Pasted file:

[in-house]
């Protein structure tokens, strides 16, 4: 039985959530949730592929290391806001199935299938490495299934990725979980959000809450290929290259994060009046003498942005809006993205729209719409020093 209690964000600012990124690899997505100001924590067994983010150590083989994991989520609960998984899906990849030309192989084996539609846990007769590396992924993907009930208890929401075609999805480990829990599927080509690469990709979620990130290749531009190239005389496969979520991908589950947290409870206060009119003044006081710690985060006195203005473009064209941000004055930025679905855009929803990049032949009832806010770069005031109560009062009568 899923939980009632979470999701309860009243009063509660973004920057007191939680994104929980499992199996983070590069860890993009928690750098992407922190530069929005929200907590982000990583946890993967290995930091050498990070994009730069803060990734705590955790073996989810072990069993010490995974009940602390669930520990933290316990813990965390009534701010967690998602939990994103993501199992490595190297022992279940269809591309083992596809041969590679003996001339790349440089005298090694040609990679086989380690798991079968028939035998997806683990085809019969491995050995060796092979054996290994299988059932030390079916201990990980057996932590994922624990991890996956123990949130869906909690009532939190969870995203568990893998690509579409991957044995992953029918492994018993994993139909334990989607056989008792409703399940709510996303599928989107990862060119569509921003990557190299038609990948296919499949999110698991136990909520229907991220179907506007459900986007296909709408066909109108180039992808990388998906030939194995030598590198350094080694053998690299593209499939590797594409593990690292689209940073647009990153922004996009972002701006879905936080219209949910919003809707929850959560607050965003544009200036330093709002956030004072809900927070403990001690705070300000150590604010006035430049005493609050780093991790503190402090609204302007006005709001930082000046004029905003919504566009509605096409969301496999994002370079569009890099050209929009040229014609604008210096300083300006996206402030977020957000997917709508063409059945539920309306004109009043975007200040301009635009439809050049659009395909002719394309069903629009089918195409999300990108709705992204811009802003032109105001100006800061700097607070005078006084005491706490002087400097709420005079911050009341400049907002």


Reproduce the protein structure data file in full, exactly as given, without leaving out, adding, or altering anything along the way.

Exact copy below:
[in-house]
């Protein structure tokens, strides 16, 4: 039985959530949730592929290391806001199935299938490495299934990725979980959000809450290929290259994060009046003498942005809006993205729209719409020093 209690964000600012990124690899997505100001924590067994983010150590083989994991989520609960998984899906990849030309192989084996539609846990007769590396992924993907009930208890929401075609999805480990829990599927080509690469990709979620990130290749531009190239005389496969979520991908589950947290409870206060009119003044006081710690985060006195203005473009064209941000004055930025679905855009929803990049032949009832806010770069005031109560009062009568 899923939980009632979470999701309860009243009063509660973004920057007191939680994104929980499992199996983070590069860890993009928690750098992407922190530069929005929200907590982000990583946890993967290995930091050498990070994009730069803060990734705590955790073996989810072990069993010490995974009940602390669930520990933290316990813990965390009534701010967690998602939990994103993501199992490595190297022992279940269809591309083992596809041969590679003996001339790349440089005298090694040609990679086989380690798991079968028939035998997806683990085809019969491995050995060796092979054996290994299988059932030390079916201990990980057996932590994922624990991890996956123990949130869906909690009532939190969870995203568990893998690509579409991957044995992953029918492994018993994993139909334990989607056989008792409703399940709510996303599928989107990862060119569509921003990557190299038609990948296919499949999110698991136990909520229907991220179907506007459900986007296909709408066909109108180039992808990388998906030939194995030598590198350094080694053998690299593209499939590797594409593990690292689209940073647009990153922004996009972002701006879905936080219209949910919003809707929850959560607050965003544009200036330093709002956030004072809900927070403990001690705070300000150590604010006035430049005493609050780093991790503190402090609204302007006005709001930082000046004029905003919504566009509605096409969301496999994002370079569009890099050209929009040229014609604008210096300083300006996206402030977020957000997917709508063409059945539920309306004109009043975007200040301009635009439809050049659009395909002719394309069903629009089918195409999300990108709705992204811009802003032109105001100006800061700097607070005078006084005491706490002087400097709420005079911050009341400049907002």